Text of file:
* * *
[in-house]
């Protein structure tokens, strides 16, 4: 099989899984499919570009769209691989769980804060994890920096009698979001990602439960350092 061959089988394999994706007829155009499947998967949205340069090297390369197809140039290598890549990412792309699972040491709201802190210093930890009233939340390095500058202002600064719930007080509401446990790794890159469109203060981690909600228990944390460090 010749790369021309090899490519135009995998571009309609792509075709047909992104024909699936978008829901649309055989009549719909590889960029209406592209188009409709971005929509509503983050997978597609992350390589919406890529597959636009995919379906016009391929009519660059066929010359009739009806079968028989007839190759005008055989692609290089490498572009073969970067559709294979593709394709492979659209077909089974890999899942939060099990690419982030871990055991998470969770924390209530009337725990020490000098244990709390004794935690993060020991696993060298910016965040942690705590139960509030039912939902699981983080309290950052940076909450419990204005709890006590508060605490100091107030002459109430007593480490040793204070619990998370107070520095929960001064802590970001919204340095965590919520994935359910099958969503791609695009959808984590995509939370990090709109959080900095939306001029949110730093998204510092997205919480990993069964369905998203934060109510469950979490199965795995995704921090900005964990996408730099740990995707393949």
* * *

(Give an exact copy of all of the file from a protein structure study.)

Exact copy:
[in-house]
């Protein structure tokens, strides 16, 4: 099989899984499919570009769209691989769980804060994890920096009698979001990602439960350092 061959089988394999994706007829155009499947998967949205340069090297390369197809140039290598890549990412792309699972040491709201802190210093930890009233939340390095500058202002600064719930007080509401446990790794890159469109203060981690909600228990944390460090 010749790369021309090899490519135009995998571009309609792509075709047909992104024909699936978008829901649309055989009549719909590889960029209406592209188009409709971005929509509503983050997978597609992350390589919406890529597959636009995919379906016009391929009519660059066929010359009739009806079968028989007839190759005008055989692609290089490498572009073969970067559709294979593709394709492979659209077909089974890999899942939060099990690419982030871990055991998470969770924390209530009337725990020490000098244990709390004794935690993060020991696993060298910016965040942690705590139960509030039912939902699981983080309290950052940076909450419990204005709890006590508060605490100091107030002459109430007593480490040793204070619990998370107070520095929960001064802590970001919204340095965590919520994935359910099958969503791609695009959808984590995509939370990090709109959080900095939306001029949110730093998204510092997205919480990993069964369905998203934060109510469950979490199965795995995704921090900005964990996408730099740990995707393949």